The cells can get tired of insulin signaling, and they can start to ignore insulin signals. Then glucose remains in the blood and isn’t used.
The keto diet has the potential to return cells to being sensitive to insulin again.
There aren’t enough studies out there about this connection, though.
Check with your healthcare professional if this is a possible choice for you.
A modified ketogenic diet, what might be called a moderately low-carb diet, is beneficial for healthy adults who are at risk for metabolic syndrome, those struggling with losing weight or controlling levels of blood sugar.
You would think that a diet that emphasizes high amounts of fat might not be suitable for your heart.
And the debate is still a bit controversial. However, the keto diet might even be an option for those with cardiovascular diseases. https://www.everydayhealth.com/ketogenic-diet/can-keto-help-prevent-manage-heart-disease/
In this 2014 study, it found that the participants who were on the keto diet had better reductions in cardiovascular risks than those who were on a low-fat diet instead. https://www.ncbi.nlm.nih.gov/pmc/articles/PMC4428290/
They found that there was higher HDL cholesterol, aka the “good cholesterol,” levels in those participants. On the other hand, LDL “bad” cholesterol, total cholesterol, and triglycerides were lower.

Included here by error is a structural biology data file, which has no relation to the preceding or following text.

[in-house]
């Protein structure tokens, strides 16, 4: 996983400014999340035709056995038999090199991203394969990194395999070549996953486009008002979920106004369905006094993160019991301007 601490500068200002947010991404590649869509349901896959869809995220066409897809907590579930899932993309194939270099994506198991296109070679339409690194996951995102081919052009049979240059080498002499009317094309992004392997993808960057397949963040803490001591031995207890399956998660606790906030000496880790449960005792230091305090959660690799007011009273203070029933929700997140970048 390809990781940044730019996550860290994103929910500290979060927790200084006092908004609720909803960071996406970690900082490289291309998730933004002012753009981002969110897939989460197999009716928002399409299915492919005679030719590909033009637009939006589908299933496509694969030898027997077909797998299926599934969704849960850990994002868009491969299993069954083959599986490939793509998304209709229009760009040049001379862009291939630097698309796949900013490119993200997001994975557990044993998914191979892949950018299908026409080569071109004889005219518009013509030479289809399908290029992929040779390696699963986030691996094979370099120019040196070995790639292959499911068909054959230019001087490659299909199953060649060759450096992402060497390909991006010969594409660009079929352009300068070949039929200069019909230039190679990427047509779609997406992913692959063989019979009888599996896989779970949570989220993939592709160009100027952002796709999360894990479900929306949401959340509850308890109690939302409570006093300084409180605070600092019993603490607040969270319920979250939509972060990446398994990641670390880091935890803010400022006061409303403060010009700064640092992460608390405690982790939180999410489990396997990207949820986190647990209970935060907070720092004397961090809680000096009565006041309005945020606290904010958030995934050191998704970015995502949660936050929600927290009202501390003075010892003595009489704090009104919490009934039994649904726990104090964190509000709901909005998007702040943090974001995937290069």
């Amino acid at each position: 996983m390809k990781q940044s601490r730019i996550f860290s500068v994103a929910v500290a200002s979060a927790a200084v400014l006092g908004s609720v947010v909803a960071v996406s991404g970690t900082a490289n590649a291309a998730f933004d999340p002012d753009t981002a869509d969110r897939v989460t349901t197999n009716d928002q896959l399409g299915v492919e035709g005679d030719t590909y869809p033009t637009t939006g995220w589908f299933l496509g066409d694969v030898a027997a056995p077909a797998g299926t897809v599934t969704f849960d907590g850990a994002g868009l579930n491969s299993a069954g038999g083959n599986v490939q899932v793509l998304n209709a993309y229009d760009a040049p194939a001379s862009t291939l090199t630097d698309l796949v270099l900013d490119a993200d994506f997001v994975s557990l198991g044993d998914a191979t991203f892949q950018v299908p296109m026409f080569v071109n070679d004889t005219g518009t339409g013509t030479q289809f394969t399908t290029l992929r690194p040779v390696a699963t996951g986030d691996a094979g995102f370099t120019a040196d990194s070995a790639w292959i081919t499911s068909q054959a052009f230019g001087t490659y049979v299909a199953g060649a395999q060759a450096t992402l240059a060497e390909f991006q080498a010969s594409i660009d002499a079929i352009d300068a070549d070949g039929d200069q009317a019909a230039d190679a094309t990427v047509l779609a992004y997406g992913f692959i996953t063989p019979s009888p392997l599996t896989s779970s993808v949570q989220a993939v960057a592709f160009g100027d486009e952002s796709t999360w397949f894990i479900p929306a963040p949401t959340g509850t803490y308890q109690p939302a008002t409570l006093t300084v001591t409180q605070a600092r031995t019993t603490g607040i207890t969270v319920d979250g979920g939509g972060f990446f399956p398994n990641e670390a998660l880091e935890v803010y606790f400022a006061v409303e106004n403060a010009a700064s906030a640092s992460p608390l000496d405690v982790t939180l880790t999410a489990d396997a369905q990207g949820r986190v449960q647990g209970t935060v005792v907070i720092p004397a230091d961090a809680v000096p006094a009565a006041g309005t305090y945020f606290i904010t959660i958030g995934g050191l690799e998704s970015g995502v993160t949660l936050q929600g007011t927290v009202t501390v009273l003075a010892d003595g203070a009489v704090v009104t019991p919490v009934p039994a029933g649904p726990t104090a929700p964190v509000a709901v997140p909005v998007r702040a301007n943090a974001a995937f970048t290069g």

Like I said earlier, the keto diet can help decrease inflammation, which may also help with cardiovascular disease.
Cardiovascular disease is one of the leading causes of death in the United States. I want to emphasize STRONGLY the importance of consulting your healthcare professional before trying the keto diet.
Improve Cognitive Function
Ketogenic diets are used to help treat Alzheimer’s symptoms. Those on the diet have shown a reduction in those symptoms and improved cognitive function.
Using ketones as an alternate energy source trains your body to use your fat storage whenever it is running low on energy.
So you can go much longer without eating than you might have when glucose was the primary fuel.
You don’t experience much of the highs and lows that running out of glucose causes.
Ketones are also readily used by your brain, and it can go for more extended periods of experiencing clarity and energy.
Because you don’t have to worry so much about when your next meal is, you have more opportunities to complete the actions that you want.
Reduced Seizures in Epileptics
The Epilepsy Foundation endorses the ketogenic diet because it has been shown to help control seizures in some people with epilepsy. Doctors usually recommend the ketogenic diet for children whose seizures have not responded to several different seizure medicines.
Believe it or not, scientists initially formed the ketogenic diet to treat epilepsy, not weight loss.
Back in the early 20th century, scientists discovered that changing the metabolism in the patient’s body to burn fat instead of carbs helped to treat those with seizure disorders.
The keto diet is still recommended today for both children and adults, who suffer from seizures and aren’t responding to available drugs and other treatments. https://www.ncbi.nlm.nih.gov/pmc/articles/PMC6361831/
Talk with your healthcare professional before starting the diet to see if it is a good option for you.
As you can see, the ketogenic diet is more than just a low-carb/high-fat diet to lose weight. It is being studied and used now as a part of the treatment of many different diseases.